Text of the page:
The climate table led by former PvdA leader Diederik Samsom is planning large shifts in energy tax in order to get individuals, businesses and housing corporations disconnected from the natural gas network. Over the next 12 years the negotiators want energy tax on gas to increase by around 75 percent, while tax on electricity decreases by over 50 percent. This gradual energy tax shift will almost certainly be included in the Climate Agreement, sources around the climate table said to the Volkskrant.
With the new year starting, the Dutch government is implementing a number of new laws and changing some existing ones. Below is an explanation of changes to the law applying to housing and living environment.
In 2018 prospective homeowners can take out a mortgage up to 100 percent of the value of their home. Home buyers can no longer borrow more than the house is worth. Other costs like advice, notary or valuation costs can no longer be co-financed from the mortgage. In 2017, home owners could loan up to 101 percent of their home's value.
With the new year starting, the Dutch government is implementing a number of new laws and changing some existing ones. Below is an explanation of changes to the law applying to consumers.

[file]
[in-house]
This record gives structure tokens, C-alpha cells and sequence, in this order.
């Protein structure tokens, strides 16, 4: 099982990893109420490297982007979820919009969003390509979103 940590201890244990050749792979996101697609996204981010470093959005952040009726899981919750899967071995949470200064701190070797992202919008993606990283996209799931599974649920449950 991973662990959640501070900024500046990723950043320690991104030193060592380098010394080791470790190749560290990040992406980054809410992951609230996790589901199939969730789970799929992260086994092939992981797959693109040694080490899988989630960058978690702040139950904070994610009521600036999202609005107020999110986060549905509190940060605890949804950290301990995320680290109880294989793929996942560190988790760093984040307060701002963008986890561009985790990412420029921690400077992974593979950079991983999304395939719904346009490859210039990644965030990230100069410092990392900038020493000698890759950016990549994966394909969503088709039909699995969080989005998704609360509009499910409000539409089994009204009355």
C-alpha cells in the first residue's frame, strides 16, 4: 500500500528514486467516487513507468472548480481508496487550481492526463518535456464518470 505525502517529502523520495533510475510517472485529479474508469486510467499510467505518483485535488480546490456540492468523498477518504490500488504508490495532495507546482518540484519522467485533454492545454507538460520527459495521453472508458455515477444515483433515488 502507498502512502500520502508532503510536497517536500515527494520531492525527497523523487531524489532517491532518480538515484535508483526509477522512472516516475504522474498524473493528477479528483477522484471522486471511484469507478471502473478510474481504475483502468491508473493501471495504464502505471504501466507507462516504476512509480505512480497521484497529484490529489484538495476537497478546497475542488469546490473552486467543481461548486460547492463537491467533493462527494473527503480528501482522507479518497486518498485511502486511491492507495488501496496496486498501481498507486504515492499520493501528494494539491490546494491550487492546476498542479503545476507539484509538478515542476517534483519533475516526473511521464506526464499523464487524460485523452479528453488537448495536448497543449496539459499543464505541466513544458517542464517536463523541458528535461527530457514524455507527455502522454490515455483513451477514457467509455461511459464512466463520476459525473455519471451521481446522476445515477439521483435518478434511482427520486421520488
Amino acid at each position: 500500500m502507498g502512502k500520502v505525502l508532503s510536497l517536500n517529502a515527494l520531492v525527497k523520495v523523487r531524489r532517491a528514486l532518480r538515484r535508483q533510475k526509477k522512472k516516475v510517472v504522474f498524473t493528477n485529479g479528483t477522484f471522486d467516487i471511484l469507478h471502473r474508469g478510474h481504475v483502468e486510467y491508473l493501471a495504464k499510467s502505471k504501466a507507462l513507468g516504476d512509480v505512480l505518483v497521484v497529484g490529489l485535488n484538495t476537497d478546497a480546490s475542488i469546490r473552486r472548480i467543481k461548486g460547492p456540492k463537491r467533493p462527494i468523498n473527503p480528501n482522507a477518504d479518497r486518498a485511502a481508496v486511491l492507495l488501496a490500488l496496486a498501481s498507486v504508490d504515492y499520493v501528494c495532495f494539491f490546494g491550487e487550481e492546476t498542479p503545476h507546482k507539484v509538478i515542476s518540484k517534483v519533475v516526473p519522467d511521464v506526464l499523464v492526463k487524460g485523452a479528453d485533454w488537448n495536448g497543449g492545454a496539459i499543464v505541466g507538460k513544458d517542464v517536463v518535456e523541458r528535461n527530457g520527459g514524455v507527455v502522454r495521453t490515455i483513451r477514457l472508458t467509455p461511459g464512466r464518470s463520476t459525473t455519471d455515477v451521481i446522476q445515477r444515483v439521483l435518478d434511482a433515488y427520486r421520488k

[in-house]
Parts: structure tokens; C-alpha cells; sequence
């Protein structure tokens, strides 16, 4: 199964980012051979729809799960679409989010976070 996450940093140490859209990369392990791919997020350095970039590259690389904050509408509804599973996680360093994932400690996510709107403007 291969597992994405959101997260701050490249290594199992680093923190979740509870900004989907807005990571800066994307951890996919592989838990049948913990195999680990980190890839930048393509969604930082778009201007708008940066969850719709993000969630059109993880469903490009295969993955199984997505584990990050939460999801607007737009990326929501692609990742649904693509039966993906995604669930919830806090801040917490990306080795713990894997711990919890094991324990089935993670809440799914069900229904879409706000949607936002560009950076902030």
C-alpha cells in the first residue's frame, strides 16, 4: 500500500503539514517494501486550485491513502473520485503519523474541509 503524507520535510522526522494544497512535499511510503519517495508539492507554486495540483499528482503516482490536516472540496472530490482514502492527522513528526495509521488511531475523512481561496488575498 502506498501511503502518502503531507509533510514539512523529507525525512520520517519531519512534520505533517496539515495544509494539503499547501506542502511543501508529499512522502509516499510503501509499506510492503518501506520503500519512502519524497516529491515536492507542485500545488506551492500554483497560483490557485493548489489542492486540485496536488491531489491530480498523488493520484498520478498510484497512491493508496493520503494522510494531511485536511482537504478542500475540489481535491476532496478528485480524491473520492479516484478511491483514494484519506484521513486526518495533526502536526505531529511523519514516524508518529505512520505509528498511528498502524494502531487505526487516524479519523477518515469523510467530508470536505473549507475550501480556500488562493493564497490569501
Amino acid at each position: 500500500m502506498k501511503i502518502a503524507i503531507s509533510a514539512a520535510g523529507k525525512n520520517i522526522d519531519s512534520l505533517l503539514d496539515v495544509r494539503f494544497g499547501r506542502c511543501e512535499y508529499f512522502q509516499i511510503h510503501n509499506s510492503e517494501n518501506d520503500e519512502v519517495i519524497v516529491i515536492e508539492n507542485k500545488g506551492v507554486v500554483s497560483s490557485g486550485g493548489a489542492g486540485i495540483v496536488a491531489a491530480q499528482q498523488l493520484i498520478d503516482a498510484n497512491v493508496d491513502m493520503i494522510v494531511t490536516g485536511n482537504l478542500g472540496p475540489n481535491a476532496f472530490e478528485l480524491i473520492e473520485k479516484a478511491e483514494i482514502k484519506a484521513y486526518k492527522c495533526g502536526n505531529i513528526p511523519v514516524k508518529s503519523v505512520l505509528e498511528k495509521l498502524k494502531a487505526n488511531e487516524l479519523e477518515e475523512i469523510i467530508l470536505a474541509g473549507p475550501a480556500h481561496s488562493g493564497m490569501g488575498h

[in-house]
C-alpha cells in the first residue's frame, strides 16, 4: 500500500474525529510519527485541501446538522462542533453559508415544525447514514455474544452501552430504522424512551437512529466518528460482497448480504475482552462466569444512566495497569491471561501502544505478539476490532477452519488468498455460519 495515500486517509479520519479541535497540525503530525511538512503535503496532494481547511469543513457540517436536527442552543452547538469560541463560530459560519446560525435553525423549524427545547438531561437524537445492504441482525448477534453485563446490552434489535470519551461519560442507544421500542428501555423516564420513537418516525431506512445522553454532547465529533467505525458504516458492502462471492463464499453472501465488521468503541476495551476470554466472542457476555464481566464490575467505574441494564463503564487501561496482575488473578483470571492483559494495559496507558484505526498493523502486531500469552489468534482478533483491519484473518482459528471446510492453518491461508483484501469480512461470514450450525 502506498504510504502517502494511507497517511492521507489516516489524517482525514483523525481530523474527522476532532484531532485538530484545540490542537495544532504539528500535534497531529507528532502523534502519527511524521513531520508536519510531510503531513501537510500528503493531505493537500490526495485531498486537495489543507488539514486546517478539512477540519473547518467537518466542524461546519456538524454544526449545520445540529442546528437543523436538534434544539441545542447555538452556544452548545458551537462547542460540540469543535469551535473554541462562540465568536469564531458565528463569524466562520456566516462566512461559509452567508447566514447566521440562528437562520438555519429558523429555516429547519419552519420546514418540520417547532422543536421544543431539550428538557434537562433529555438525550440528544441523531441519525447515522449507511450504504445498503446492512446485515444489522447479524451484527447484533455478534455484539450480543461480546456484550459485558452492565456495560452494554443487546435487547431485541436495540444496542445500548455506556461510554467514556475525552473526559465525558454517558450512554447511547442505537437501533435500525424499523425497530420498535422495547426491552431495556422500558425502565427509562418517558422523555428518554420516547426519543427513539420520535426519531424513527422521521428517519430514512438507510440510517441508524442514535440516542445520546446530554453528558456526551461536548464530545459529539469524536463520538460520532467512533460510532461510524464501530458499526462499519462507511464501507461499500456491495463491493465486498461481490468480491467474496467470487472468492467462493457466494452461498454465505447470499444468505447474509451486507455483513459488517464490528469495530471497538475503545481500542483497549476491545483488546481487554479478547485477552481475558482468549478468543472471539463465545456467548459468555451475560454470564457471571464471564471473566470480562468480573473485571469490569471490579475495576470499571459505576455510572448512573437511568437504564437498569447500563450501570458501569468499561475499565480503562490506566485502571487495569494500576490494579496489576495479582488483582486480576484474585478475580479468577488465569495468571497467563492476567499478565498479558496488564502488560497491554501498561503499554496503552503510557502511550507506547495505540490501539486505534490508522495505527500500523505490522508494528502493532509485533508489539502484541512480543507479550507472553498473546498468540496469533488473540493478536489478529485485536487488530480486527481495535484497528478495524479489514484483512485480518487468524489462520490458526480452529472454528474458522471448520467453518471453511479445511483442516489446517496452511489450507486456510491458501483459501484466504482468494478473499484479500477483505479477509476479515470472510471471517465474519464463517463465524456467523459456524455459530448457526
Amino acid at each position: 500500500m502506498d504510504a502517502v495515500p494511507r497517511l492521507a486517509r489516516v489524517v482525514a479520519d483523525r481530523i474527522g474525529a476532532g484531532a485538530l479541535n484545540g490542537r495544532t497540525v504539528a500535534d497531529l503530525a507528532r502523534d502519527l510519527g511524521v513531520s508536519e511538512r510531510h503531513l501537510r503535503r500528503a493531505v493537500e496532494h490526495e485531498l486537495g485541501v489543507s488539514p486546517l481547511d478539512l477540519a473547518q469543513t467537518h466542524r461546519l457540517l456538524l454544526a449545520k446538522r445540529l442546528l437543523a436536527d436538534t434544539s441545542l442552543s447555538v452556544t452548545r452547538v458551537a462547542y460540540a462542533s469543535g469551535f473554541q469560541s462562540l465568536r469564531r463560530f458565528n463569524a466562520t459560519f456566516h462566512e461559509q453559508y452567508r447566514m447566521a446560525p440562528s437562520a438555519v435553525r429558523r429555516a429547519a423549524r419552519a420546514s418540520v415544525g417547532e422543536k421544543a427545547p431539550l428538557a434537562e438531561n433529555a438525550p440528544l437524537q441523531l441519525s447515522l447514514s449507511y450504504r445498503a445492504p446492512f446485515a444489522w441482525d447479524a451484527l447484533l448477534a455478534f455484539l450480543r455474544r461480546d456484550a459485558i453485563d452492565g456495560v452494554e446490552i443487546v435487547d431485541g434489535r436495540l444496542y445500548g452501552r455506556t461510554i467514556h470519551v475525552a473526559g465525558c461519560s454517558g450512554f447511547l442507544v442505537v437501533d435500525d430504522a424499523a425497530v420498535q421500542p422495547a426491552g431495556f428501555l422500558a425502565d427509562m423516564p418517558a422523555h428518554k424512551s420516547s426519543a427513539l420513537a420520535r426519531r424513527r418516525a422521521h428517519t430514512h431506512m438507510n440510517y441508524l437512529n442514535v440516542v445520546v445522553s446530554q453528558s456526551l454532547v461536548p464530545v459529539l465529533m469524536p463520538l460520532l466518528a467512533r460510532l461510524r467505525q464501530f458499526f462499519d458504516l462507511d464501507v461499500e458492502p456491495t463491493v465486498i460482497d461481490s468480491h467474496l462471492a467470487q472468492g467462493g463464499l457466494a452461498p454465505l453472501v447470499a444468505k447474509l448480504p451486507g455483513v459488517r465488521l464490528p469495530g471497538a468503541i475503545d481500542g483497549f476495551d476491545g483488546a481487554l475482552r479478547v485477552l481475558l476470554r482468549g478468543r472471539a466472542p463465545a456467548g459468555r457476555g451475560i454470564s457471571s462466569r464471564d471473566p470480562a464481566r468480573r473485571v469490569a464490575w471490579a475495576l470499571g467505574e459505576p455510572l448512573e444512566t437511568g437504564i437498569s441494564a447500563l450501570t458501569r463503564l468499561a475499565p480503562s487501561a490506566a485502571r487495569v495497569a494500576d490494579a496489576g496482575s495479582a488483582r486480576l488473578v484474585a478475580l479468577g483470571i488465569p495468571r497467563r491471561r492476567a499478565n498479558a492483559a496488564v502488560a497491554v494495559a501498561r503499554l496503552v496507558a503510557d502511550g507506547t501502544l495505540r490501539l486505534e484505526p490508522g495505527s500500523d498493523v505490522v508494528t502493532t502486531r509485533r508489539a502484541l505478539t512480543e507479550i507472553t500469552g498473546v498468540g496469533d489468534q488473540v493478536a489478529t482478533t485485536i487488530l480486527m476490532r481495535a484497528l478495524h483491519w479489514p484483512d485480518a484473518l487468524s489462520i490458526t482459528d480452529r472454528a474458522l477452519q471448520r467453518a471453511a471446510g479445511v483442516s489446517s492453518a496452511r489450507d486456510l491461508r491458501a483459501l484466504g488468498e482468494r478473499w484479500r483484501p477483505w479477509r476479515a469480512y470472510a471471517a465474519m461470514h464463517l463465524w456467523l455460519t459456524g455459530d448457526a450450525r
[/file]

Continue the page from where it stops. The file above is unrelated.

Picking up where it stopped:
By the end of this government's term in 2021, the energy bill for Dutch households will be on average 175 euros more expensive than this year, Minister Eric Wiebes of Economic Affairs and Climate said in a parliamentary debate on Thursday. Next year, households can expect an average energy bill increase of 45 euros, NU.nl reports.
Wiebes emphasized that this is an estimate, but if there is no change in policy, households can take these increases into account.
The three left-wing opposition parties are presenting an alternative plan for the Rutte III government agreement on Tuesday. GroenLinks, SP and PvdA's government agreement includes six plans under the title "People over multinationals", NU.nl reports.
The parties' plans mainly have to do with taxes and climate.
The Dutch government collected 25.3 billion euros in environmental taxes and levies last year, 3 percent more than in 2015, according to figures Statistics Netherlands released on Monday. Households carried almost two thirds of that amount.
The Dutch government collected a total of 23.9 billion euros in environmental taxes and charges over 2014. Most of that money is related to the possession and use of cars and motorcycles.